Wednesday June 24, 2015
Remembering nothing from your past, living with SDAM
Susie McKinnon always knew that, when it came to the way we remember the experiences in our lives, she was ... different. But it was hard to say exactly how.
It was a visit to Toronto's Baycrest Health Sciences Centre eight years ago, that finally helped unlock the mystery. Researchers there studied Susie, and two other patients with similar symptoms, and ultimately discovered what they believe is a new condition.
"People's first reactions are, 'well sure, your memory's bad, I don't remember everything about when I was young either'. I understand that's true, but this really is different. - Susie McKinnon
They call it Severely Deficient Autobiographical Memory syndrome.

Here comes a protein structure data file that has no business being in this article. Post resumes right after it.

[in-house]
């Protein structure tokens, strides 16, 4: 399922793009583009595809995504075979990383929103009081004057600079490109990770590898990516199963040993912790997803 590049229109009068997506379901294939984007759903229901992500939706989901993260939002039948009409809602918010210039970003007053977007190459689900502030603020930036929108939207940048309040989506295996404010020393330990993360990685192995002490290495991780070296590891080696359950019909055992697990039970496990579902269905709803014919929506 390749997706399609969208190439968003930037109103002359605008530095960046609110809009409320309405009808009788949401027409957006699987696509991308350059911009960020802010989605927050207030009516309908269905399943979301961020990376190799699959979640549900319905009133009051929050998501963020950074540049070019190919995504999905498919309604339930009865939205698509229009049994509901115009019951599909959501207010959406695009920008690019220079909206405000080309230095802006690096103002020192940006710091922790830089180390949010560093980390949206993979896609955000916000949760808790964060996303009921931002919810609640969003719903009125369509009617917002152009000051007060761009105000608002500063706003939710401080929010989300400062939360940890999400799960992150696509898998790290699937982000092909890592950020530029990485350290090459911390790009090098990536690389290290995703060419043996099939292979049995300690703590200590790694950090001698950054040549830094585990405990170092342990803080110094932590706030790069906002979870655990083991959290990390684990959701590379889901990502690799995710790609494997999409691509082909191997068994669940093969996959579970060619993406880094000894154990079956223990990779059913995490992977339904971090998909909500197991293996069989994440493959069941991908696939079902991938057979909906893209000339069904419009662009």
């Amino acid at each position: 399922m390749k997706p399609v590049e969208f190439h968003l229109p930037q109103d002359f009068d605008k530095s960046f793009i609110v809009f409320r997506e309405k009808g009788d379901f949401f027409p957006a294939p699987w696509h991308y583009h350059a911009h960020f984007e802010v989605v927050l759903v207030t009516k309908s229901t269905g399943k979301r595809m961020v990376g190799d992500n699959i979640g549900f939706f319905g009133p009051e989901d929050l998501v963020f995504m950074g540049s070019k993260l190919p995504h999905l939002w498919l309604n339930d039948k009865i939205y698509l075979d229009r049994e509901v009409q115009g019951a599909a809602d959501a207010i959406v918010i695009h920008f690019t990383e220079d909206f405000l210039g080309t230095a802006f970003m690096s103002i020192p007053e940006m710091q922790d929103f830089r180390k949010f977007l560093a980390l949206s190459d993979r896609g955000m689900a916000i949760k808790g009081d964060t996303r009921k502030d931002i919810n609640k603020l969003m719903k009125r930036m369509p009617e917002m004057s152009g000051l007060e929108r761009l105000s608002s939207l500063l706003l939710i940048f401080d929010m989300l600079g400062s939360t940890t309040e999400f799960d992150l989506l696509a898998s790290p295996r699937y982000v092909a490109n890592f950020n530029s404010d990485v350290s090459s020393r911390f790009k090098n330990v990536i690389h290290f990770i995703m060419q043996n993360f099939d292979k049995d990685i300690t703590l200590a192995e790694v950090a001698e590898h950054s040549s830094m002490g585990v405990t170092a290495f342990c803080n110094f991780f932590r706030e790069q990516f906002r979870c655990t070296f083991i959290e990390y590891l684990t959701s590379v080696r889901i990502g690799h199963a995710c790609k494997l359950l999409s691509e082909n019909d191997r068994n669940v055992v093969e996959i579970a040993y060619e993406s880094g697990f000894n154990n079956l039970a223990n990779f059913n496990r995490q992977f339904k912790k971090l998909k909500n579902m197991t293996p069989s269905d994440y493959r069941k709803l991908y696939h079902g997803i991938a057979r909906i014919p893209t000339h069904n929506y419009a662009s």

Susie McKinnon has been diagnosed with SDAM and she joined us to give us some insight into what it's like to live with this syndrome. Her husband Eric Green, Susie's fact checker, also joined us. They were in Tacoma, Washington.
Brian Levine is a neuropsychologist at Baycrest Health Sciences Centre. He conducted the research on Susie McKinnon and two other people and he co-wrote the paper identifying Severely Deficient Autobiographical Memory syndrome. Brian Levine was in Toronto.
Have thoughts you want to share with us on memory? We love to hear from you.
This segment was produced by The Current's Sujata Berry.